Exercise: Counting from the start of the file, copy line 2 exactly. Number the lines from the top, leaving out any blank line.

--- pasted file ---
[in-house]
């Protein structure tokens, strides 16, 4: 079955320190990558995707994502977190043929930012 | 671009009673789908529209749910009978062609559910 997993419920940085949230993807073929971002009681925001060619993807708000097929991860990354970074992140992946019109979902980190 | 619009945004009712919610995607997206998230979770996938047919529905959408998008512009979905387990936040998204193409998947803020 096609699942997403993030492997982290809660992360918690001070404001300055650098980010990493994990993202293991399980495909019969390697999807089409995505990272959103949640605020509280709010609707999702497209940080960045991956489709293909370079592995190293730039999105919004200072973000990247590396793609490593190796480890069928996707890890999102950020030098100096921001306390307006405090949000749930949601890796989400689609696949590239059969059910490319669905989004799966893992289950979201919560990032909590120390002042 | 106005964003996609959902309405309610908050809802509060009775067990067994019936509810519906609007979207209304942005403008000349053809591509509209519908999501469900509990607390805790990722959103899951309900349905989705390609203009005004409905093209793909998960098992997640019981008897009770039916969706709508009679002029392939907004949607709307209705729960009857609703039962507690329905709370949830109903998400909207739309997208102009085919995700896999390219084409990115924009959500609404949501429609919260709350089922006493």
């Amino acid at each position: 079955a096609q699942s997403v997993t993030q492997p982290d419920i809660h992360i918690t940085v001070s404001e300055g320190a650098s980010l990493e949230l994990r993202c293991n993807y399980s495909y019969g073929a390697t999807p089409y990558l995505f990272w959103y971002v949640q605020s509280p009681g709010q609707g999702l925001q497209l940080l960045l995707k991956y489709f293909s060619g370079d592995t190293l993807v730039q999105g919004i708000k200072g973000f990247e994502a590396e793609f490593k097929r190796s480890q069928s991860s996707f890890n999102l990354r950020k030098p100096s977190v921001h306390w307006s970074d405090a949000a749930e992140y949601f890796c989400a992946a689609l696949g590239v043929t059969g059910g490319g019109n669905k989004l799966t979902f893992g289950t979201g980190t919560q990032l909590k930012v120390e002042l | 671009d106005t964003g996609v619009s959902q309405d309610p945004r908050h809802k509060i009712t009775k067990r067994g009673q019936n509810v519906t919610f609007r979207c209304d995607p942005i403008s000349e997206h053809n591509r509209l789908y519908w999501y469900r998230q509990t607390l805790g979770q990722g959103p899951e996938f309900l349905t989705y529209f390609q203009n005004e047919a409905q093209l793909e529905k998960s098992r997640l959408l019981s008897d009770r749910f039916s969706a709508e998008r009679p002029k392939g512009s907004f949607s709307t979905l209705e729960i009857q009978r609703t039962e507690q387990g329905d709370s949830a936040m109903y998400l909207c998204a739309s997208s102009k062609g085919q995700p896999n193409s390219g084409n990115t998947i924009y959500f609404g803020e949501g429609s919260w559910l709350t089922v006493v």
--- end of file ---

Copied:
């Protein structure tokens, strides 16, 4: 079955320190990558995707994502977190043929930012 | 671009009673789908529209749910009978062609559910 997993419920940085949230993807073929971002009681925001060619993807708000097929991860990354970074992140992946019109979902980190 | 619009945004009712919610995607997206998230979770996938047919529905959408998008512009979905387990936040998204193409998947803020 096609699942997403993030492997982290809660992360918690001070404001300055650098980010990493994990993202293991399980495909019969390697999807089409995505990272959103949640605020509280709010609707999702497209940080960045991956489709293909370079592995190293730039999105919004200072973000990247590396793609490593190796480890069928996707890890999102950020030098100096921001306390307006405090949000749930949601890796989400689609696949590239059969059910490319669905989004799966893992289950979201919560990032909590120390002042 | 106005964003996609959902309405309610908050809802509060009775067990067994019936509810519906609007979207209304942005403008000349053809591509509209519908999501469900509990607390805790990722959103899951309900349905989705390609203009005004409905093209793909998960098992997640019981008897009770039916969706709508009679002029392939907004949607709307209705729960009857609703039962507690329905709370949830109903998400909207739309997208102009085919995700896999390219084409990115924009959500609404949501429609919260709350089922006493």